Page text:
Livestock farmers in the Highveld are currently experiencing a very costly winter. The summer drought has resulted in a greater demand for hay. This, of course, has increased its market value. Even at the best of times, hay is a very expensive commodity. The amount of hay fed has a huge impact on the profitability of livestock enterprises, especially in the case of beef production. Said more simply, hay is a potential profit robber of major proportions in the livestock industry.
Can anything be done to reduce the cost of hay? The answer is an emphatic “Yes!”
The first and most significant cost cutter is to make or buy quality hay. One bale of nutrient-dense hay is easily worth three bales of nutrient-deficient hay in getting animals through winter. I’m not kidding. Let me show you how to do the sum. Consider the protein content of the hay. I can hear a few of my readers saying, “Why tell me what I already know?” But be patient, I’m getting there.
So you know, or should know, the protein content of the hay you made or bought. But you only know what the crude protein content is. What really counts is the amount of digestible protein. This is the protein the animal uses to stay alive and produce milk, beef, mutton and wool. There are no laboratories in South Africa that can analyse the digestible protein of a forage. The only way to find this out is to put an animal in a crate and measure all the crude protein that’s fed and then measure all that’s passed out in the dung and urine.
The portion that ‘remains’ behind is digestible protein. This is known as the ‘digestion trial’. Now I can hear you saying: “That’s a fat lot of good to me”. But once more, please be patient…
Dr Banie van Niekerk, who headed up Voermol before his untimely death, made a study of numerous hay digestion trials and came up with a formula to convert crude protein (CP) to digestible protein (DP). It’s not 100% reliable, but for farming it’s a very useful calculation – one that will motivate you to strive for higher quality hay. The formula, which I have simplified, is: DP = CP x 0,9 – 3.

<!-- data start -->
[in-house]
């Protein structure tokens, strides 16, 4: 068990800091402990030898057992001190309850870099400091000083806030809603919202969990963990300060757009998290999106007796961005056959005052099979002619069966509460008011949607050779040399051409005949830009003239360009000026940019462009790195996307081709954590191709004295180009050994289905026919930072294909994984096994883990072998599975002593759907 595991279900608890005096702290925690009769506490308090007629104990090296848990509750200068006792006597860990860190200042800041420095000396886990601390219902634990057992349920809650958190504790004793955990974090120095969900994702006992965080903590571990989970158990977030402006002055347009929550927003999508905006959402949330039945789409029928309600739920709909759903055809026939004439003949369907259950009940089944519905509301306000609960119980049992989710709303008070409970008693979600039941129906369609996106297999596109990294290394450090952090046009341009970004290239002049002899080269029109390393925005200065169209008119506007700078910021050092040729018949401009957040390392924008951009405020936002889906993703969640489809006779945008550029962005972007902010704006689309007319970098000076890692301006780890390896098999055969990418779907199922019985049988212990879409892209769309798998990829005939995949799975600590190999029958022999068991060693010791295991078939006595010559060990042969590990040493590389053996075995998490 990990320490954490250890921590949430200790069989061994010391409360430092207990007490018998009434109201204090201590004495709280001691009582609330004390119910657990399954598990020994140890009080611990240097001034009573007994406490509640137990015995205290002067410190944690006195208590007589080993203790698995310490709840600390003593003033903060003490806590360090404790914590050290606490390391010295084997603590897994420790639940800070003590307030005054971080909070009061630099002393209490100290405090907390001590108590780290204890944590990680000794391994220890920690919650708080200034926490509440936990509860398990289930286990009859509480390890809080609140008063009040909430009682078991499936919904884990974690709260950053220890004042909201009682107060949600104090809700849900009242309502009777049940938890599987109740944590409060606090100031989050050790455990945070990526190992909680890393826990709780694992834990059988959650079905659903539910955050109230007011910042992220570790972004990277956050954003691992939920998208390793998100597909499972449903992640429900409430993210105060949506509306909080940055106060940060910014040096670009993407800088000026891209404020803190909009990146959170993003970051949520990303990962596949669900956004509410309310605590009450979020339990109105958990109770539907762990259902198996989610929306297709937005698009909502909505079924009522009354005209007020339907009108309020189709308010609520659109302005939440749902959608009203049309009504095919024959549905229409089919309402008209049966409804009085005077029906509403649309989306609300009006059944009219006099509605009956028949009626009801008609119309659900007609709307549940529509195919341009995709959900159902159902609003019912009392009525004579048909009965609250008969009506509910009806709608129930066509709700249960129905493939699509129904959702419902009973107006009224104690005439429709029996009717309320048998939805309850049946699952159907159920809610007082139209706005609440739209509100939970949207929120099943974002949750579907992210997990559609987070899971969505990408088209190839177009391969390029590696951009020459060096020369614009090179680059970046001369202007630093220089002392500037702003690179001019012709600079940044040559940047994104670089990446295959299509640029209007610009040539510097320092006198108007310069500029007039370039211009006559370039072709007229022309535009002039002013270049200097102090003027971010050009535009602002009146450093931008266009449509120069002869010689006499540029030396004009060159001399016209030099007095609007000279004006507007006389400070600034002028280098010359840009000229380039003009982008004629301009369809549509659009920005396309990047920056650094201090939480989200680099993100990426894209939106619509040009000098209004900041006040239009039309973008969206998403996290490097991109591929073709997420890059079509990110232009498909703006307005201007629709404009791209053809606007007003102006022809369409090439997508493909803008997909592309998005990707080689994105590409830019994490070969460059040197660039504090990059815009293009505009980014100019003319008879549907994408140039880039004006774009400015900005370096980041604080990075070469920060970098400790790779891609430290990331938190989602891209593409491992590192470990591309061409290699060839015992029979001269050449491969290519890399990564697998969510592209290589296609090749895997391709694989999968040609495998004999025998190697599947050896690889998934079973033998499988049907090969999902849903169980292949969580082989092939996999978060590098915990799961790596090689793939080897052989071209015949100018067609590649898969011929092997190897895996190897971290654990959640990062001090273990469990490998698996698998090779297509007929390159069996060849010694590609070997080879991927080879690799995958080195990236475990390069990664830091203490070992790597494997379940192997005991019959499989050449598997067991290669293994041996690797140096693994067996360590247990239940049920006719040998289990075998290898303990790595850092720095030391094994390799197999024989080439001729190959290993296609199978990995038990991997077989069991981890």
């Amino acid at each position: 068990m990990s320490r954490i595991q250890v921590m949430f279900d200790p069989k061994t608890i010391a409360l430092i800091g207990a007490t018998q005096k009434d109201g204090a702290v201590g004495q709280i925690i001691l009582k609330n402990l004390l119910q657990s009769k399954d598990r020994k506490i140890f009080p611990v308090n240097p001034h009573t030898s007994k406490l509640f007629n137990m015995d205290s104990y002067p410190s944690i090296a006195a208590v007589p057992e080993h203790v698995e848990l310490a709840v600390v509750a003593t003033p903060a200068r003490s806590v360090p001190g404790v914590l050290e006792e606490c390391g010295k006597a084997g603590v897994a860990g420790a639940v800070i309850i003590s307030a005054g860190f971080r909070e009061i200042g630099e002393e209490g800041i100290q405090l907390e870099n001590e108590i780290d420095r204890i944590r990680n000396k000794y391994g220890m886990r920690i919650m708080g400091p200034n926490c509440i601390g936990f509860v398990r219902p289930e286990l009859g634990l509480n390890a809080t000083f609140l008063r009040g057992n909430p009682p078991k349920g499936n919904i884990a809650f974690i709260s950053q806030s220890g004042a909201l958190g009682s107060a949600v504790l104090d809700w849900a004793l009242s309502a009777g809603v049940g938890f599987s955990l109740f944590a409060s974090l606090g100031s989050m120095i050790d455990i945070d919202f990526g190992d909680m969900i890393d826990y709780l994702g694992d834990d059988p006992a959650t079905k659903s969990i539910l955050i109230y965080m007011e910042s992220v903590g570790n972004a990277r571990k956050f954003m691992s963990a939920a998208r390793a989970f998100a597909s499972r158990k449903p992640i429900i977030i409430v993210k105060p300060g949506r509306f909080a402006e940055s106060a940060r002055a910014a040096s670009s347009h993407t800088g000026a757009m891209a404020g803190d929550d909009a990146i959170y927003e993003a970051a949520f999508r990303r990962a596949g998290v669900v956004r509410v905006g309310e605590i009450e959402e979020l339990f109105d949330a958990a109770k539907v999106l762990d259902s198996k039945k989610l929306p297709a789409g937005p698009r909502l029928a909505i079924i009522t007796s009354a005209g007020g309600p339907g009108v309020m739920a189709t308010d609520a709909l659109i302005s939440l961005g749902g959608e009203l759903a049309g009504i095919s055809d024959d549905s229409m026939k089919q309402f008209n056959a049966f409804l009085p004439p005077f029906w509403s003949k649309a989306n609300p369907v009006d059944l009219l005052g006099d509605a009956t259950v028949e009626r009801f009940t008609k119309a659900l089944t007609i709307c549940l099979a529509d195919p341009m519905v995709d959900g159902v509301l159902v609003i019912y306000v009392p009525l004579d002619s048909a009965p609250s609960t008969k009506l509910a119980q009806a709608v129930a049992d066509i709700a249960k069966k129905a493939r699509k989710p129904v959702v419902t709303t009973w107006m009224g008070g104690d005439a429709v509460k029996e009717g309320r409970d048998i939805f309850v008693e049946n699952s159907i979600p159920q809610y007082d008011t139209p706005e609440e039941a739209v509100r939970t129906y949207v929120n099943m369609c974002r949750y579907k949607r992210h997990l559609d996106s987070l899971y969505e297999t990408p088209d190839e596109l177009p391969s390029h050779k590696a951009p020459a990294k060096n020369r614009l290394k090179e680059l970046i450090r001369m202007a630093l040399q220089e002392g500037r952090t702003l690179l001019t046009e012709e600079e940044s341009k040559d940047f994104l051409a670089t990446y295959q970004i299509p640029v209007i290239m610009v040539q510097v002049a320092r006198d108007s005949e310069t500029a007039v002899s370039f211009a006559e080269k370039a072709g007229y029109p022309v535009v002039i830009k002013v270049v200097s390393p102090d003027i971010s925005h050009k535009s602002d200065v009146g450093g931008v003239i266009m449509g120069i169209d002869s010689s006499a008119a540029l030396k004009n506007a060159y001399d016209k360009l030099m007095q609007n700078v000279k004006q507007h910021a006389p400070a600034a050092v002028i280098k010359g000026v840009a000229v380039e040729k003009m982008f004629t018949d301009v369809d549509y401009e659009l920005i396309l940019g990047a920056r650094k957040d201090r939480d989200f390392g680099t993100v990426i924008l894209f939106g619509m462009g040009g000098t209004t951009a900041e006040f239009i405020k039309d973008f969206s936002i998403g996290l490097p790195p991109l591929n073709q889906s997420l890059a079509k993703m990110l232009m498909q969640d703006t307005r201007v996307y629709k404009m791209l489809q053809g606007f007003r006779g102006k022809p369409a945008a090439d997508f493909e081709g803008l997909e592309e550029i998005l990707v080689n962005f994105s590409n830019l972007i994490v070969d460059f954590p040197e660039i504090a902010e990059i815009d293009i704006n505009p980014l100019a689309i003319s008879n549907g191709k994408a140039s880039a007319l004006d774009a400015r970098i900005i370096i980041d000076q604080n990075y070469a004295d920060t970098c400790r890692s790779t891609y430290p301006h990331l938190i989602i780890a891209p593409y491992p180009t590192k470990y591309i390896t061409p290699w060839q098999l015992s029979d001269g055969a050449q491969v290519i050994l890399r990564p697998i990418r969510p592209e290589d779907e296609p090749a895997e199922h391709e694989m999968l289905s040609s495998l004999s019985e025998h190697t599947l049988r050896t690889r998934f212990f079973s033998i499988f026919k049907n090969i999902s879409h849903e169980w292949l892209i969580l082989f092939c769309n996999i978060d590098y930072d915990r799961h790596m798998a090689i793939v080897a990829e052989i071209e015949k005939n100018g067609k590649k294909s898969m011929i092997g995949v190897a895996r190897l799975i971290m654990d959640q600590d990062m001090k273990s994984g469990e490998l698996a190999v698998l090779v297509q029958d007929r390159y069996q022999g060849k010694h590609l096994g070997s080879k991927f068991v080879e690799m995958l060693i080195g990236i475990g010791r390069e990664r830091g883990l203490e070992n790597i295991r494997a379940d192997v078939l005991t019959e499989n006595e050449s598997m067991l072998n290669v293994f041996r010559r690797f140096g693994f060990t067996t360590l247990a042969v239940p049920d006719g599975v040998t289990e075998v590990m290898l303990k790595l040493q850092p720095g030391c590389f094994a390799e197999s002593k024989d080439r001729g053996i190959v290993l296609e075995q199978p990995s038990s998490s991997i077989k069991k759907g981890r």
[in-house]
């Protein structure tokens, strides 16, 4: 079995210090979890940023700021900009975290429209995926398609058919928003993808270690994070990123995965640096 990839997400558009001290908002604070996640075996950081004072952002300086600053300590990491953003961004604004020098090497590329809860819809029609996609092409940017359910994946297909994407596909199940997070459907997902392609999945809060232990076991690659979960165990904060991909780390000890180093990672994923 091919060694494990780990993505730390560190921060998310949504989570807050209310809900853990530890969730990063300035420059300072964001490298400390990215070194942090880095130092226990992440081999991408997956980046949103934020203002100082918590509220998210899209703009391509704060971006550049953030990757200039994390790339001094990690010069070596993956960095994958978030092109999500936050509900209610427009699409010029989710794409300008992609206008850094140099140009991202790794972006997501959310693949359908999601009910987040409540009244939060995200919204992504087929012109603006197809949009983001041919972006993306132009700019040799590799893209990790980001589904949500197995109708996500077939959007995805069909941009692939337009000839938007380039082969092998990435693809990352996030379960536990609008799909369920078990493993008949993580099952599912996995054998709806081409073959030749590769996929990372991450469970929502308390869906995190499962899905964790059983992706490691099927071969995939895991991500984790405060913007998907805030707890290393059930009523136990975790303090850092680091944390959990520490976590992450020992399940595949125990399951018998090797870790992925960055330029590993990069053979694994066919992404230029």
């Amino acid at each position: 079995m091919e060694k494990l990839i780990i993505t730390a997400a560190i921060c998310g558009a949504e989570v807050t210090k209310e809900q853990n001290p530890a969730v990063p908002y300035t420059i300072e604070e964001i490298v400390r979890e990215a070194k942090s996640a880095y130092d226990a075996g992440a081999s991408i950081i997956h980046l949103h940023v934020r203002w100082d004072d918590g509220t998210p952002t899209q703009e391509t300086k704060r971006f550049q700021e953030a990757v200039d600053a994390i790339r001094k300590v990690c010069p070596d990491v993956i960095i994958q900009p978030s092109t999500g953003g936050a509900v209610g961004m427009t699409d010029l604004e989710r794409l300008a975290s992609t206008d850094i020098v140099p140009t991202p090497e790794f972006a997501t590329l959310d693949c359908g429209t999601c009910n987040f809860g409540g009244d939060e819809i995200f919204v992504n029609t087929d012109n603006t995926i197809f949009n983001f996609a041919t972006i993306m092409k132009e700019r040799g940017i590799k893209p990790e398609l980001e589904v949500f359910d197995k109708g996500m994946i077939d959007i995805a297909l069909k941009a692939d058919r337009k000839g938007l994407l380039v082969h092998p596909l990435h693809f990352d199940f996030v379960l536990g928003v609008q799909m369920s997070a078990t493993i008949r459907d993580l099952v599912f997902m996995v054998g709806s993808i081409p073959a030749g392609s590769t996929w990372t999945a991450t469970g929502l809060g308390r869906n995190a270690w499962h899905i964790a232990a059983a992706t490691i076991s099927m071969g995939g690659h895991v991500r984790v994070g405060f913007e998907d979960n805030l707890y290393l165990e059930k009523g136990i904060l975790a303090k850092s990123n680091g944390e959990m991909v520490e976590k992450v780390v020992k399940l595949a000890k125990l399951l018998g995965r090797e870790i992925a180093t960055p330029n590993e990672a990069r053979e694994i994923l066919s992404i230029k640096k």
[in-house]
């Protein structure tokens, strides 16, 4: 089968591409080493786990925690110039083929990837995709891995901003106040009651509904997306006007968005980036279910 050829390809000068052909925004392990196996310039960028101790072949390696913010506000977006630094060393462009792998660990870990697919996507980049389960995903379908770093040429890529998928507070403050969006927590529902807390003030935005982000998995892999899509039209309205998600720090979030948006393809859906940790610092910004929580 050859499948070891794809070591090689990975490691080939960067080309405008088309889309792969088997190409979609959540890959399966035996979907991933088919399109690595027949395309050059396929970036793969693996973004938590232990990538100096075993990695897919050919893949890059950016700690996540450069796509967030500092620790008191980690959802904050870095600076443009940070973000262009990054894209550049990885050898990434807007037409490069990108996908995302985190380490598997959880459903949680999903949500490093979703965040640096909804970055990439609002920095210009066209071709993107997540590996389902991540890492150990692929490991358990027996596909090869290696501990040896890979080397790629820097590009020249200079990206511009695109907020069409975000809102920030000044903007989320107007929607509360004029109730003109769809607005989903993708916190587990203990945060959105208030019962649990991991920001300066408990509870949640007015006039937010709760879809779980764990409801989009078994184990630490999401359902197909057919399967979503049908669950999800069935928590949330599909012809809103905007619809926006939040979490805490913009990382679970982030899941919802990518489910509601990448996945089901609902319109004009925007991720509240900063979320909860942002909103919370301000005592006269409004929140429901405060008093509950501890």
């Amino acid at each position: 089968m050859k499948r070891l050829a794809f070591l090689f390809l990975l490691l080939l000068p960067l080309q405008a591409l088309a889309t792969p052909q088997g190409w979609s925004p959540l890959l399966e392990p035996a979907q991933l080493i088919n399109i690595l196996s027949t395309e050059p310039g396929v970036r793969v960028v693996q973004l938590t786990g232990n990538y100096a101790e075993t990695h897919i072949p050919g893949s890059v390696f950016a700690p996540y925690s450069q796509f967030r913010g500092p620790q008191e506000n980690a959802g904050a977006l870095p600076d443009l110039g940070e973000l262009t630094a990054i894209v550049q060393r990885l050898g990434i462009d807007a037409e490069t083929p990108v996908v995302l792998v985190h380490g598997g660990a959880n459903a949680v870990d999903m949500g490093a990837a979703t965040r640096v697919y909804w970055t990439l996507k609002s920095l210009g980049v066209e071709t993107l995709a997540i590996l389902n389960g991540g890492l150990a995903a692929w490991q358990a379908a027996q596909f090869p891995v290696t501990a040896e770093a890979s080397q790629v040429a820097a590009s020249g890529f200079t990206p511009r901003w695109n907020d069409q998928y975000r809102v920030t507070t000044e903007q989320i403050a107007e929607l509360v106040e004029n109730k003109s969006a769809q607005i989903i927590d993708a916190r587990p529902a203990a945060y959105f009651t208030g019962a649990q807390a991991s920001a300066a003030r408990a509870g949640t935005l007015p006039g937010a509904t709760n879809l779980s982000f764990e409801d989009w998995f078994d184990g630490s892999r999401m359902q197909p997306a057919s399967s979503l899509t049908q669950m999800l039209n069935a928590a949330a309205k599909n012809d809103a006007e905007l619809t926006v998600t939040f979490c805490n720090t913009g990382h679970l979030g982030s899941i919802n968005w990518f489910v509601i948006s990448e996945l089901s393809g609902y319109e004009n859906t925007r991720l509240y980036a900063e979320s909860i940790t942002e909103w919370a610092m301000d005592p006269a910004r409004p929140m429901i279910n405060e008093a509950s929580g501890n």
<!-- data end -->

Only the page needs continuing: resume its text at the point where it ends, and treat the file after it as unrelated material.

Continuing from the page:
For an easy example, let’s calculate the DP of a hay with a CP of 10%. Multiply 10 by 0,9, subtract three and you get 6% DP.
Just recently I was on a farm in the Vrede area in the Free State, where the farmer was feeding his beef weaners Eragrostis hay he’d made on the farm. “Have you had the hay analysed?” I enquired, knowing that the chance that it had been was about one in a hundred!
To put matters right I had a sample analysed. It turned out to be the worst Eragrostis sample I’ve ever taken. The CP was a mere 3,75, which converts to a DP of 0,37%. This makes me wonder if the formula applies to such poor quality hay! Nevertheless, in order to make my point on the cost of hay I’m going to assume it’s a fair estimate of the DP content. In terms of nutrient density, the best forage sample I’ve taken came from a lucerne land in the Cape. This sample not only had a CP of 26% but had adequate-to-excellent levels of all the important macro- and micronutrient elements.
The DP was 20,4% When it comes to digestible protein, the value of lucerne hay is apparently 54 times greater than Eragrostis hay. (Divide 20,4% by 0,375%) Said in another way, one bale of Cape lucerne hay will supply the same amount of DP as 54 bales of the Vrede Eragrostis hay! I’ve dealt with extremes here, but the point is – you can get through this winter far more cheaply by using good quality hay.
John Fair is a leading expert on pastures and founder and head of the SA Biofarm Institute in Harrismith. Contact John on 058 622 3585 or at [email protected]. Please state ‘Biological farming’ in the subject line of your email.